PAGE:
Reading texts in social studies and science helps the students build a foundation of knowledge in these areas to make them better readers in other content areas. The cross disciplinary focus with the Common Core State Standards encourages teachers to use texts from other subjects in reading lessons, which ultimately benefits the students as they are exposed to vocabulary and concepts and generalize them throughout the day. The focus on answering questions using text evidence (RI.2.1) to demonstrate understanding of key details in a text in this lesson represents a shift in the Common Core State Standards to encourage students to read closely. Students are shown how to determine what the text says explicitly and make logical inferences from it. The ability to cite specific textual evidence to support conclusions (when writing) makes their answers more powerful and arguments more convincing.
Underlined words below are lesson vocabulary words that are emphasized and written on sentence strips for my Reading & Writing word wall. I pull off the words off the wall for each lesson, helping students understand this key 'reading and writing' vocabulary can be generalized across texts and topics. The focus on acquiring and using these words is part of a shift in the Common Core Standards towards building students’ academic vocabulary. My words are color coded ‘pink’ for literature/’blue’ for reading strategies/’orange’ for informational text/'yellow' for writing/’green’ for all other words.
Introduction to the lesson (a review from yesterday, so keep it short)
Although I don't like to 'front load' lessons with a lot of information (I want to keep the focus on the text), I wanted to spend a few moments reviewing the ideas of explorers since there was SO much information in this section (names, dates, countries....). We have been talking about early World Exploration and we read the HM sections the day before, but it was worth spending a few moments on vocabulary and names, which went a long way toward allowing the kids to have an overall picture before they start answering specific questions about the topic. Anytime we have new information in a text that's loaded with text features, I tend to spend 2 days on the information. On the first day, we get an overall picture and I teach the vocabulary and concepts. The second day we go back, relook at the text features and get specific information.
Explain the task
Modeling (I chose Columbus because he's the most familiar)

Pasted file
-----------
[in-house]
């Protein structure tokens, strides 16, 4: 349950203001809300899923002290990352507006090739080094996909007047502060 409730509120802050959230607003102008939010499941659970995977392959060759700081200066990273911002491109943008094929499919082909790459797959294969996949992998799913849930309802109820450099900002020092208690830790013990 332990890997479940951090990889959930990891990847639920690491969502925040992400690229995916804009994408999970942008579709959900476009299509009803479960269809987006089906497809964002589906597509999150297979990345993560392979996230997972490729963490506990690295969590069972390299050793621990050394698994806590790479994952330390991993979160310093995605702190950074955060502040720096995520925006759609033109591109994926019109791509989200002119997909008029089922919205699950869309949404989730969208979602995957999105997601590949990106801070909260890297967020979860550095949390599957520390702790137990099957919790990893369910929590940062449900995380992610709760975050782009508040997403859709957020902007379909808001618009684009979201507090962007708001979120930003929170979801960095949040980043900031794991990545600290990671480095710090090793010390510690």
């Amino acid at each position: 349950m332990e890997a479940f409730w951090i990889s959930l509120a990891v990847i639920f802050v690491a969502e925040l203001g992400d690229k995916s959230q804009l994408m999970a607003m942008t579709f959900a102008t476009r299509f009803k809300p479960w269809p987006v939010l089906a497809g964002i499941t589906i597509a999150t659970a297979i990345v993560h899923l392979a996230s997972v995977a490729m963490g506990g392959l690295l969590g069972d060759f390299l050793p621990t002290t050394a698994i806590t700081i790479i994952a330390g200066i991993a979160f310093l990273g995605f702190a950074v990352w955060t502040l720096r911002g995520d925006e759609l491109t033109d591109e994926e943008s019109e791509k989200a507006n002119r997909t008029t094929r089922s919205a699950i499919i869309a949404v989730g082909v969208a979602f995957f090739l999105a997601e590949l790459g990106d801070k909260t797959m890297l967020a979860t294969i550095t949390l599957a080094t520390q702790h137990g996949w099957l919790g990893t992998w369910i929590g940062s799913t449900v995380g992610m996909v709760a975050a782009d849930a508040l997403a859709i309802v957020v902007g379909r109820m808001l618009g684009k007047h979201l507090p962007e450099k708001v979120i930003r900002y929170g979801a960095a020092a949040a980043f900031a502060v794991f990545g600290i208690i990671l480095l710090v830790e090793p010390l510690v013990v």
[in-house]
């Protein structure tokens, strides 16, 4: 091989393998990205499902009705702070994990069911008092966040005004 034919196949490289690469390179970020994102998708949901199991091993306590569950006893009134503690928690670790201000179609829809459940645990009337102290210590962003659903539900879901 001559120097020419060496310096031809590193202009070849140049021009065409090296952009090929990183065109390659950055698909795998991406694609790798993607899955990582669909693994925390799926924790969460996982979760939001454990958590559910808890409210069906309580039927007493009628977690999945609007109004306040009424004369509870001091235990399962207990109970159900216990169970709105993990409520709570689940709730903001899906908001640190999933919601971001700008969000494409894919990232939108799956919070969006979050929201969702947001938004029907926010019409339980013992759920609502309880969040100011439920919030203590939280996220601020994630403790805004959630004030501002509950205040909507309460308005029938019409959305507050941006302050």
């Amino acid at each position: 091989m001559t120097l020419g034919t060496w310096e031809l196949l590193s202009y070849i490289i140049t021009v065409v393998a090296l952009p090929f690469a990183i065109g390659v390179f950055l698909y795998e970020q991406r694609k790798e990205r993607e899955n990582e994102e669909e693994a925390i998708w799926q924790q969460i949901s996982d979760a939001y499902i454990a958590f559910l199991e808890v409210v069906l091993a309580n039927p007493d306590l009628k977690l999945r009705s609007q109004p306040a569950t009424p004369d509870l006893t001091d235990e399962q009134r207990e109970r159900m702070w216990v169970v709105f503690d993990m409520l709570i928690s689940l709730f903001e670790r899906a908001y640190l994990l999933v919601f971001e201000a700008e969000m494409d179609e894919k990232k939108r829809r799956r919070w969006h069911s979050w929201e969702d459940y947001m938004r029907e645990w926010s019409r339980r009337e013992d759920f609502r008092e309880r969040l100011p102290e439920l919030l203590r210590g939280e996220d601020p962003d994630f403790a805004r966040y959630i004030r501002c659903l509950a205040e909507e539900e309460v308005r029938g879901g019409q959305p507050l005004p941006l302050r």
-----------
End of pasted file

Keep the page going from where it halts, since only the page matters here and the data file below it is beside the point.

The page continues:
For this lesson, the focus was answering questions and identifying text features. You'll notice that the questions on the whiteboard are different that those on the worksheet. After I modeled a few question, the kids chimed in with other question ideas and I realized that allowing them to ask questions, although a good skill, would not require them to necessarily look at the text features. Some of their ideas for questions couldn't be answered by the text features (which was the focus of the lesson) or by the text at all (Was he married? or How many kids did he have?). I changed it up and decided to give them a worksheet with the questions already written for them. I demonstrated how to write very short, but accurate, answers since they’ll be typing.
Explain the task
Kids answer questions in groups
Kids enter information for the cube
Students are practicing the skill of gaining information from text and text features and then writing answers based on the evidence that they read. They are answering questions based mostly on the text features, which are often overlooked. The students read the text and move on, ignoring the captions, illustrations, lists, diagrams, graphs, etc., which carry SO much information. My goal is that they know and use various text features to locate key facts or information efficiently. (RI.2.5) As they work, I ask them about their evidence. Are they reading closely to determine what the text says explicitly and are they able to cite specific textual evidence to answer and answer the questions? (RI.2.1) Ultimately, they are learning how to cite evidence to answer questions, as well as acquire and utilize academic vocabulary, both of which are captured in one of the key shifts in the ELA Common Core Standards.
Finish the cube
Reflect on what you have learned
Check for understanding – can they make an illustration that supports their questions? Can they share how a text feature helped them? These answers will guide your next lesson – review a certain skill, reteach the lesson, or challenge students with different objectives. When the teacher asks the questions, she can differentiate the difficulty of the question, use target vocabulary, check for class understanding and prompt as needed (“Did the bold print help you….?”)
Scaffolding and Special Education: This lesson could be easily scaffolded up or down, depending on student ability.
Students with challenges in reading or language should be mixed into groups of various learning abilities. They may need support to answer questions because questioning is typically very difficult for these students.
Students with more ability should be able to ask deeper questions about the topic and be a model for the group. Encourage them to prompt the group to answer questions that look deeper into the text. Although they may need prompting and an example, it’s worth challenging them to use higher language and sharpen their questioning skills.